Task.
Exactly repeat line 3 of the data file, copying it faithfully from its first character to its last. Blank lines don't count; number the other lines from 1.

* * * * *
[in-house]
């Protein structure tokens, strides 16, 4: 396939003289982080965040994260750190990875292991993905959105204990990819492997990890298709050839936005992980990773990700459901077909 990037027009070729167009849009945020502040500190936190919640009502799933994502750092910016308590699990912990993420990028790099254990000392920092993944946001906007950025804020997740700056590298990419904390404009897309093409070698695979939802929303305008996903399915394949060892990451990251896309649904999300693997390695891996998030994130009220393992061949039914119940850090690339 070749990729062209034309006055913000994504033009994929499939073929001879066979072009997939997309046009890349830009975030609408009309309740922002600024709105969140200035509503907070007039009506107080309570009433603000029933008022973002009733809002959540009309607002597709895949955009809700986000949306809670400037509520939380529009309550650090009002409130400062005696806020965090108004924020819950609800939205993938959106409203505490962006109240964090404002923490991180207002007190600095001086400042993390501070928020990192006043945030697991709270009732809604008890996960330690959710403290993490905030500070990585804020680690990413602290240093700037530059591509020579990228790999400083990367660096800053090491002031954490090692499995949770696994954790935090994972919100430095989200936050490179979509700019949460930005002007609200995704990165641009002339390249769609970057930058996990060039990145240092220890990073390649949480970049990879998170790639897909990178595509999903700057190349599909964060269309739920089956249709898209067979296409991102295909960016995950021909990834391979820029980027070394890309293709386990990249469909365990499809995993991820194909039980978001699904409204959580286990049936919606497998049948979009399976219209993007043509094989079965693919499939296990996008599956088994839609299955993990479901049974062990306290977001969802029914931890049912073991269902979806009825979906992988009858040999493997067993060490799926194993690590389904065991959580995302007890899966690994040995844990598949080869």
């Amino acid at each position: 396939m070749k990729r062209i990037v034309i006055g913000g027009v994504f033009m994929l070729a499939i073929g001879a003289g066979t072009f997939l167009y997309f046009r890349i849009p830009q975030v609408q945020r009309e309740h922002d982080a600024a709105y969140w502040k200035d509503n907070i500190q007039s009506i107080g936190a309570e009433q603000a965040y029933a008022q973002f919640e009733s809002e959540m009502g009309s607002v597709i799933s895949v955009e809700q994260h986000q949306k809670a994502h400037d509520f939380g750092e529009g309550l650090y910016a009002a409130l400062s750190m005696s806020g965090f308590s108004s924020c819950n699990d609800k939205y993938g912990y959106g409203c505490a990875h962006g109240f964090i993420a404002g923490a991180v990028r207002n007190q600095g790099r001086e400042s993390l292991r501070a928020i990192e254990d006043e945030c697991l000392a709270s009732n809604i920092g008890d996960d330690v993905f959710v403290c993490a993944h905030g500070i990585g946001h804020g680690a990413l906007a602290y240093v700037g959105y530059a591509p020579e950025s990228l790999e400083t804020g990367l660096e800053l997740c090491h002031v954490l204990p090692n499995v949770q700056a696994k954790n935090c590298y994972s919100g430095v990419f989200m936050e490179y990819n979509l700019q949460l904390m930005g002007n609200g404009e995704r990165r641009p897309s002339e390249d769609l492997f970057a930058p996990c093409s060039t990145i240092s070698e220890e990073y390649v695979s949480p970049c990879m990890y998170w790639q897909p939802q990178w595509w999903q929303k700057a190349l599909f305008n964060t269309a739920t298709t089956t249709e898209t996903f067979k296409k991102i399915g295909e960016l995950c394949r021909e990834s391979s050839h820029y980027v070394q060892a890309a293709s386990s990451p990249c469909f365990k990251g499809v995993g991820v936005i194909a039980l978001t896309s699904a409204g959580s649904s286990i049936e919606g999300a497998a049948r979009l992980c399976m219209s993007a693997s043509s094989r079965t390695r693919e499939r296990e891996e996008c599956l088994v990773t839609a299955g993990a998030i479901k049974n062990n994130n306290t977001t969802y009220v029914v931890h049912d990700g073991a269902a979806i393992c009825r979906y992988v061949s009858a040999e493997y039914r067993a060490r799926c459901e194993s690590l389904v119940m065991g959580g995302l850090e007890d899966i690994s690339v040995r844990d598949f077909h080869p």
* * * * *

């Amino acid at each position: 396939m070749k990729r062209i990037v034309i006055g913000g027009v994504f033009m994929l070729a499939i073929g001879a003289g066979t072009f997939l167009y997309f046009r890349i849009p830009q975030v609408q945020r009309e309740h922002d982080a600024a709105y969140w502040k200035d509503n907070i500190q007039s009506i107080g936190a309570e009433q603000a965040y029933a008022q973002f919640e009733s809002e959540m009502g009309s607002v597709i799933s895949v955009e809700q994260h986000q949306k809670a994502h400037d509520f939380g750092e529009g309550l650090y910016a009002a409130l400062s750190m005696s806020g965090f308590s108004s924020c819950n699990d609800k939205y993938g912990y959106g409203c505490a990875h962006g109240f964090i993420a404002g923490a991180v990028r207002n007190q600095g790099r001086e400042s993390l292991r501070a928020i990192e254990d006043e945030c697991l000392a709270s009732n809604i920092g008890d996960d330690v993905f959710v403290c993490a993944h905030g500070i990585g946001h804020g680690a990413l906007a602290y240093v700037g959105y530059a591509p020579e950025s990228l790999e400083t804020g990367l660096e800053l997740c090491h002031v954490l204990p090692n499995v949770q700056a696994k954790n935090c590298y994972s919100g430095v990419f989200m936050e490179y990819n979509l700019q949460l904390m930005g002007n609200g404009e995704r990165r641009p897309s002339e390249d769609l492997f970057a930058p996990c093409s060039t990145i240092s070698e220890e990073y390649v695979s949480p970049c990879m990890y998170w790639q897909p939802q990178w595509w999903q929303k700057a190349l599909f305008n964060t269309a739920t298709t089956t249709e898209t996903f067979k296409k991102i399915g295909e960016l995950c394949r021909e990834s391979s050839h820029y980027v070394q060892a890309a293709s386990s990451p990249c469909f365990k990251g499809v995993g991820v936005i194909a039980l978001t896309s699904a409204g959580s649904s286990i049936e919606g999300a497998a049948r979009l992980c399976m219209s993007a693997s043509s094989r079965t390695r693919e499939r296990e891996e996008c599956l088994v990773t839609a299955g993990a998030i479901k049974n062990n994130n306290t977001t969802y009220v029914v931890h049912d990700g073991a269902a979806i393992c009825r979906y992988v061949s009858a040999e493997y039914r067993a060490r799926c459901e194993s690590l389904v119940m065991g959580g995302l850090e007890d899966i690994s690339v040995r844990d598949f077909h080869p």